“I didn’t think I was going to make it,” Osterhagen said, after stopping with his buddies to grab a burger at Wally’s Fast Food in Grasslands on Highway 55, about halfway from Fort McMurray to Edmonton. It had taken them seven hours to drive a distance that would normally take two.
Passing through Fort McMurray, the men could see vast swaths of burned-out forest and homes and buildings destroyed, though the downtown seemed to be intact, they said. The smoke was thick in the air and embers glowed in the burned brush along the roadside until they got well south of town, they said.
The inferno around Fort McMurray may become the costliest catastrophe in the country’s history with insurance losses potentially reaching C$9.4 billion ($7.3 billion). Bank of Montreal cut its second-quarter gross domestic product growth estimate to zero from 1.5 percent, citing “severe disruptions to oil production” due to the fires. BMO said the estimate was a placeholder, dependent on receiving more information on the scope of the disaster.
The economic cost of the disaster is “unquantifiable,” Goodale said, but it will be “far-reaching and deep.”
Alberta has already set aside C$100 million to help families affected by the blaze, Notley said. Fort McMurray, which was once a bustling hub of activity for oil and gas workers, now sits empty and will not be safe for a long time, she said.
Environment Canada said temperatures would rise to 27 degrees Celsius (80 degrees Fahrenheit) on Saturday, about 10 degrees warmer than normal. There is a 30 percent chance of rain on Sunday, followed by cooler temperatures next week. Goodale said only a rain downpour will be able to stop the fires, which are also burning in neighboring provinces of British Columbia and Saskatchewan.
The wildfire is the latest blow to a province already grappling with the economic toll of a two-year oil price slump in one of the world’s most expensive places to extract crude. More than 40,000 energy jobs have been lost in Canada since the price crash began in 2014, pushing the provincial economy into recession.
Royal Bank of Canada estimated that as much as 1 million barrels a day of production was shut because of the blaze as companies including Suncor, Nexen, Royal Dutch Shell Plc, and ConocoPhillips reduce production. Inter Pipeline Ltd. shut part of its system in the province. The disruptions pushed up the price of oil sands crude.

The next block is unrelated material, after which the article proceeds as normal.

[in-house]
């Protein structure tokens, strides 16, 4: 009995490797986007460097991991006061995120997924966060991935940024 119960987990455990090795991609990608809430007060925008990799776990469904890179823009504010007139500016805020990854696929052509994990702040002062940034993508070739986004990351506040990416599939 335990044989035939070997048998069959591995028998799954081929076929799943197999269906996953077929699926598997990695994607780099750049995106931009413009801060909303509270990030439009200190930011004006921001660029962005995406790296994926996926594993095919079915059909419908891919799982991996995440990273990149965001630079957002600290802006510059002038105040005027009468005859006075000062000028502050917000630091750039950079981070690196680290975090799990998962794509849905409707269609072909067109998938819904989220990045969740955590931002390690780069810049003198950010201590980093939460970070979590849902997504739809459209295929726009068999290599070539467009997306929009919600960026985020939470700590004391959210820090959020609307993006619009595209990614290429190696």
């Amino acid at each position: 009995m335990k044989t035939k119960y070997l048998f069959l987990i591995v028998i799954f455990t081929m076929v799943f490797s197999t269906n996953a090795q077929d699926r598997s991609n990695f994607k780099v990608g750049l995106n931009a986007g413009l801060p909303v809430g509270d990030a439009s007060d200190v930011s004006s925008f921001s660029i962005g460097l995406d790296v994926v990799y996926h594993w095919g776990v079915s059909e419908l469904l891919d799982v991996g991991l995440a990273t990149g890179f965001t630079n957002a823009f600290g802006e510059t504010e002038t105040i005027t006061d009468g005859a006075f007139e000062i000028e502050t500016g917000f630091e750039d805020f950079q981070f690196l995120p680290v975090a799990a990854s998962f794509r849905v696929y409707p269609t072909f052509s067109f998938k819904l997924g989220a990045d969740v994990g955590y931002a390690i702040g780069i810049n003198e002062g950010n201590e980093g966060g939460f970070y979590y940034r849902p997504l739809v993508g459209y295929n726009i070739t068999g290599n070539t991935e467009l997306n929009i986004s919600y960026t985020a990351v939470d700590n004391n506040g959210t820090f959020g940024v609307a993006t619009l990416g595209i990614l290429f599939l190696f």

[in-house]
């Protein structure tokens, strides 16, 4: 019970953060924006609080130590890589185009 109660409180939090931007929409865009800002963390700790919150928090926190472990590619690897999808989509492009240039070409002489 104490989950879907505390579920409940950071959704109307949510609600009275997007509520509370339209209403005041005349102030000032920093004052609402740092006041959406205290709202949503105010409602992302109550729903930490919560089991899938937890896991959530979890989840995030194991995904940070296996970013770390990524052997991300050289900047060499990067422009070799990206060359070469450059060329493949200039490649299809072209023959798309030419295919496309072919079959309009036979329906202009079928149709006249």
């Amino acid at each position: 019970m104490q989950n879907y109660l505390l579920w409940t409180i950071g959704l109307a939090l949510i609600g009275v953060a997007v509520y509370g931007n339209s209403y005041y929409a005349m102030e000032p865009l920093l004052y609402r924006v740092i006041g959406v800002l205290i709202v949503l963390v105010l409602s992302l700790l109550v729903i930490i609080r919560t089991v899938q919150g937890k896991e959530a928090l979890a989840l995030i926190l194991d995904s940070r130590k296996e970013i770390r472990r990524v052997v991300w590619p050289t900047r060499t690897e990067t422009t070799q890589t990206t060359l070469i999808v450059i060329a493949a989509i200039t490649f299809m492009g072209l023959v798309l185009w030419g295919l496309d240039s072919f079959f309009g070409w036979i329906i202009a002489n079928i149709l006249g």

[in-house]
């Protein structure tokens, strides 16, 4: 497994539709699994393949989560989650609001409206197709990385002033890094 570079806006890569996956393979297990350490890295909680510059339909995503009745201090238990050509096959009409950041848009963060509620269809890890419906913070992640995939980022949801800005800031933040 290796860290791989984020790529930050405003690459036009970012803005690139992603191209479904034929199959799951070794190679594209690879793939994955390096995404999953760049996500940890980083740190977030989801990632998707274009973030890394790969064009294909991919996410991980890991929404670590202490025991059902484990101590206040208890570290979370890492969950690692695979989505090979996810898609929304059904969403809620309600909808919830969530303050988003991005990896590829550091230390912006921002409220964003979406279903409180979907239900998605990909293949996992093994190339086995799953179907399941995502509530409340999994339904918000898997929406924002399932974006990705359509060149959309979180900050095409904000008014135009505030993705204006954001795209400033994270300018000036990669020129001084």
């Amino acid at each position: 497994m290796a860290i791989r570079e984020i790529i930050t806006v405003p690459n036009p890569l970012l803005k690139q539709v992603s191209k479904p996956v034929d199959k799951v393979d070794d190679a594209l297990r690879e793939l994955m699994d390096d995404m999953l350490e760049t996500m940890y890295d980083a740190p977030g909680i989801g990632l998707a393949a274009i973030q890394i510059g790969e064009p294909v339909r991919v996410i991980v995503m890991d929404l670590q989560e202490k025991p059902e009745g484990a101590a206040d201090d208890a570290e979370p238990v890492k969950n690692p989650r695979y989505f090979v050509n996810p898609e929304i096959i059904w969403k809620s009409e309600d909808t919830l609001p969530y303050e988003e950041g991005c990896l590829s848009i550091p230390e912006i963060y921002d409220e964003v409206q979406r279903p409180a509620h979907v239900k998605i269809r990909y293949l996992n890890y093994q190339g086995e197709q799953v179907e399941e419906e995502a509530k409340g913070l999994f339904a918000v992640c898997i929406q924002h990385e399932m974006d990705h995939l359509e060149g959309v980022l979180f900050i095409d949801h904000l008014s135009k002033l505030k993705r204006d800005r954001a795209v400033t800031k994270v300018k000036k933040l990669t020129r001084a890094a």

Suncor said it issued various notifications of force majeure -- a provision protecting companies from liability for contracts that go unfulfilled for reasons beyond their control -- to customers, service providers and other third-party contracts that will be affected by reduced or stopped operations in the region. Phillips 66 declared force majeure after cutting production in response to the fires, a person familiar with the matter said, asking not to be named because the information isn’t public. Statoil said it declared force majeure on production after curtailing supplies from its Leismer facility. Cenovus Energy Inc. said it was evacuating non-essential staff.
Nexen, a unit of China-based Cnooc, said in a note posted on its website late Friday that its Long Lake facility is shut and has been evacuated. Long Lake has production capacity of 92,000 barrels a day. “At this time we do not know the status of our facility,” the company said.
Major oil-sands sites are near Fort McMurray and are concentrated to the north. Most of Alberta’s oil and gas facilities have their own fire-fighting crews and have physical defenses against wildfires, such as gravel fields and fire breaks, Morrison said.
There were a total of 40 fires Saturday, down from 49 Thursday, with seven considered "out of control," according to government estimates. More than 1,400 firefighters, approximately 130 helicopters, and 27 air tankers are fighting the fires.